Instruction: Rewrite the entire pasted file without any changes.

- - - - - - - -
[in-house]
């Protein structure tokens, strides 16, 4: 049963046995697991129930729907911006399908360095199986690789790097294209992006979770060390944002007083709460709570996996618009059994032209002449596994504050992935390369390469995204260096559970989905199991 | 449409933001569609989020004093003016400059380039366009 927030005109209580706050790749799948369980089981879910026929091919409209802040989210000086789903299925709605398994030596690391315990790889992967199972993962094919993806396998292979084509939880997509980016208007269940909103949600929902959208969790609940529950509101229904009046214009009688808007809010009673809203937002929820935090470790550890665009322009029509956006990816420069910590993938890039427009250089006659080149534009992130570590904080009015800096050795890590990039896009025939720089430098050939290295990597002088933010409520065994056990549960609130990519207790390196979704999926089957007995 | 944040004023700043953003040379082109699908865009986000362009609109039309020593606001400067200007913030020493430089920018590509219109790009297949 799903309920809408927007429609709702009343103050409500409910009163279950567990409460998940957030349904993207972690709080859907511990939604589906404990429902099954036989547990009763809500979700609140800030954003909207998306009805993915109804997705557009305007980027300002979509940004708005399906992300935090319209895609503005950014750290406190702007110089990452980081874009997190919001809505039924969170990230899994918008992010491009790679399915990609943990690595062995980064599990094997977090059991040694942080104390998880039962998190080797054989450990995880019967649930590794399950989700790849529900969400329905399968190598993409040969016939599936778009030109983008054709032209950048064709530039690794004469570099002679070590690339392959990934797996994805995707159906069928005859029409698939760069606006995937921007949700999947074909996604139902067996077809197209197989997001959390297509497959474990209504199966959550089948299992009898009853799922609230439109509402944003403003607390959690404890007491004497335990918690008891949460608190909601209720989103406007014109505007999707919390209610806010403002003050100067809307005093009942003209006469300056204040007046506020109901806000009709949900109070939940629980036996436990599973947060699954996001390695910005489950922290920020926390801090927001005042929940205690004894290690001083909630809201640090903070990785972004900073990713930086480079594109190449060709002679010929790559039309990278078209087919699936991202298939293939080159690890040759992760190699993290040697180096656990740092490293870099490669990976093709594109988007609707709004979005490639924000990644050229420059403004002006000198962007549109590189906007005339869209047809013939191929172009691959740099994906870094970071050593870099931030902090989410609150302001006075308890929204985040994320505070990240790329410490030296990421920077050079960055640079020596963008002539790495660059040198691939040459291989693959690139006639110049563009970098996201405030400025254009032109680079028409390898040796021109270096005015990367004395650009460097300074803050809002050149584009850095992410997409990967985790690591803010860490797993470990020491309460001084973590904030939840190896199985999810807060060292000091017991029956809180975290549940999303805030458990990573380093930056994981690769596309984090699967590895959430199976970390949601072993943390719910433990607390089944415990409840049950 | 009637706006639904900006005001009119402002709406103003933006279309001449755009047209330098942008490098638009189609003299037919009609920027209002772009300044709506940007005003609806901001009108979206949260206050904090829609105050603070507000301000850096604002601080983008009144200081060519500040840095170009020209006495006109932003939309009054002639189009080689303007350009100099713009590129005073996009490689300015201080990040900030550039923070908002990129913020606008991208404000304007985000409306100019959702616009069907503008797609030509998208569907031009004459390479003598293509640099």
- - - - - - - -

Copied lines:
[in-house]
């Protein structure tokens, strides 16, 4: 049963046995697991129930729907911006399908360095199986690789790097294209992006979770060390944002007083709460709570996996618009059994032209002449596994504050992935390369390469995204260096559970989905199991 | 449409933001569609989020004093003016400059380039366009 927030005109209580706050790749799948369980089981879910026929091919409209802040989210000086789903299925709605398994030596690391315990790889992967199972993962094919993806396998292979084509939880997509980016208007269940909103949600929902959208969790609940529950509101229904009046214009009688808007809010009673809203937002929820935090470790550890665009322009029509956006990816420069910590993938890039427009250089006659080149534009992130570590904080009015800096050795890590990039896009025939720089430098050939290295990597002088933010409520065994056990549960609130990519207790390196979704999926089957007995 | 944040004023700043953003040379082109699908865009986000362009609109039309020593606001400067200007913030020493430089920018590509219109790009297949 799903309920809408927007429609709702009343103050409500409910009163279950567990409460998940957030349904993207972690709080859907511990939604589906404990429902099954036989547990009763809500979700609140800030954003909207998306009805993915109804997705557009305007980027300002979509940004708005399906992300935090319209895609503005950014750290406190702007110089990452980081874009997190919001809505039924969170990230899994918008992010491009790679399915990609943990690595062995980064599990094997977090059991040694942080104390998880039962998190080797054989450990995880019967649930590794399950989700790849529900969400329905399968190598993409040969016939599936778009030109983008054709032209950048064709530039690794004469570099002679070590690339392959990934797996994805995707159906069928005859029409698939760069606006995937921007949700999947074909996604139902067996077809197209197989997001959390297509497959474990209504199966959550089948299992009898009853799922609230439109509402944003403003607390959690404890007491004497335990918690008891949460608190909601209720989103406007014109505007999707919390209610806010403002003050100067809307005093009942003209006469300056204040007046506020109901806000009709949900109070939940629980036996436990599973947060699954996001390695910005489950922290920020926390801090927001005042929940205690004894290690001083909630809201640090903070990785972004900073990713930086480079594109190449060709002679010929790559039309990278078209087919699936991202298939293939080159690890040759992760190699993290040697180096656990740092490293870099490669990976093709594109988007609707709004979005490639924000990644050229420059403004002006000198962007549109590189906007005339869209047809013939191929172009691959740099994906870094970071050593870099931030902090989410609150302001006075308890929204985040994320505070990240790329410490030296990421920077050079960055640079020596963008002539790495660059040198691939040459291989693959690139006639110049563009970098996201405030400025254009032109680079028409390898040796021109270096005015990367004395650009460097300074803050809002050149584009850095992410997409990967985790690591803010860490797993470990020491309460001084973590904030939840190896199985999810807060060292000091017991029956809180975290549940999303805030458990990573380093930056994981690769596309984090699967590895959430199976970390949601072993943390719910433990607390089944415990409840049950 | 009637706006639904900006005001009119402002709406103003933006279309001449755009047209330098942008490098638009189609003299037919009609920027209002772009300044709506940007005003609806901001009108979206949260206050904090829609105050603070507000301000850096604002601080983008009144200081060519500040840095170009020209006495006109932003939309009054002639189009080689303007350009100099713009590129005073996009490689300015201080990040900030550039923070908002990129913020606008991208404000304007985000409306100019959702616009069907503008797609030509998208569907031009004459390479003598293509640099």